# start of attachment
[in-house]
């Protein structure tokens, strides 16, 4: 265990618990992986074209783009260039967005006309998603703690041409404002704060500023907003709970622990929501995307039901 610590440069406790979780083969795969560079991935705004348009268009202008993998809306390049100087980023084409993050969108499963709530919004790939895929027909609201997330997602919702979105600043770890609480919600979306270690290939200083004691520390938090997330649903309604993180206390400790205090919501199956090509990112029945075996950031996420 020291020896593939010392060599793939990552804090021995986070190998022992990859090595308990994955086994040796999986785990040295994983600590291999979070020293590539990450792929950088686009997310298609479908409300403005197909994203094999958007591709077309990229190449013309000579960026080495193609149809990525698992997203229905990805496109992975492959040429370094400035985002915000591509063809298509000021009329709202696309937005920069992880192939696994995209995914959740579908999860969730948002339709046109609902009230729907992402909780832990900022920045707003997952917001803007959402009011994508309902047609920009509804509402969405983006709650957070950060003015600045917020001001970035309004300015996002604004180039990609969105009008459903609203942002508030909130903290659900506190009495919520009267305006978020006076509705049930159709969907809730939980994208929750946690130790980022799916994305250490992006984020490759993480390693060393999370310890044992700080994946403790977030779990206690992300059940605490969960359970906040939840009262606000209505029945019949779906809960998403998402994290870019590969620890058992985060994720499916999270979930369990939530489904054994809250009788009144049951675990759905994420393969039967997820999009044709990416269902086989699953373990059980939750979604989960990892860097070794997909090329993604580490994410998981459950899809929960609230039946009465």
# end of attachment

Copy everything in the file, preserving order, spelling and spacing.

[in-house]
């Protein structure tokens, strides 16, 4: 265990618990992986074209783009260039967005006309998603703690041409404002704060500023907003709970622990929501995307039901 610590440069406790979780083969795969560079991935705004348009268009202008993998809306390049100087980023084409993050969108499963709530919004790939895929027909609201997330997602919702979105600043770890609480919600979306270690290939200083004691520390938090997330649903309604993180206390400790205090919501199956090509990112029945075996950031996420 020291020896593939010392060599793939990552804090021995986070190998022992990859090595308990994955086994040796999986785990040295994983600590291999979070020293590539990450792929950088686009997310298609479908409300403005197909994203094999958007591709077309990229190449013309000579960026080495193609149809990525698992997203229905990805496109992975492959040429370094400035985002915000591509063809298509000021009329709202696309937005920069992880192939696994995209995914959740579908999860969730948002339709046109609902009230729907992402909780832990900022920045707003997952917001803007959402009011994508309902047609920009509804509402969405983006709650957070950060003015600045917020001001970035309004300015996002604004180039990609969105009008459903609203942002508030909130903290659900506190009495919520009267305006978020006076509705049930159709969907809730939980994208929750946690130790980022799916994305250490992006984020490759993480390693060393999370310890044992700080994946403790977030779990206690992300059940605490969960359970906040939840009262606000209505029945019949779906809960998403998402994290870019590969620890058992985060994720499916999270979930369990939530489904054994809250009788009144049951675990759905994420393969039967997820999009044709990416269902086989699953373990059980939750979604989960990892860097070794997909090329993604580490994410998981459950899809929960609230039946009465």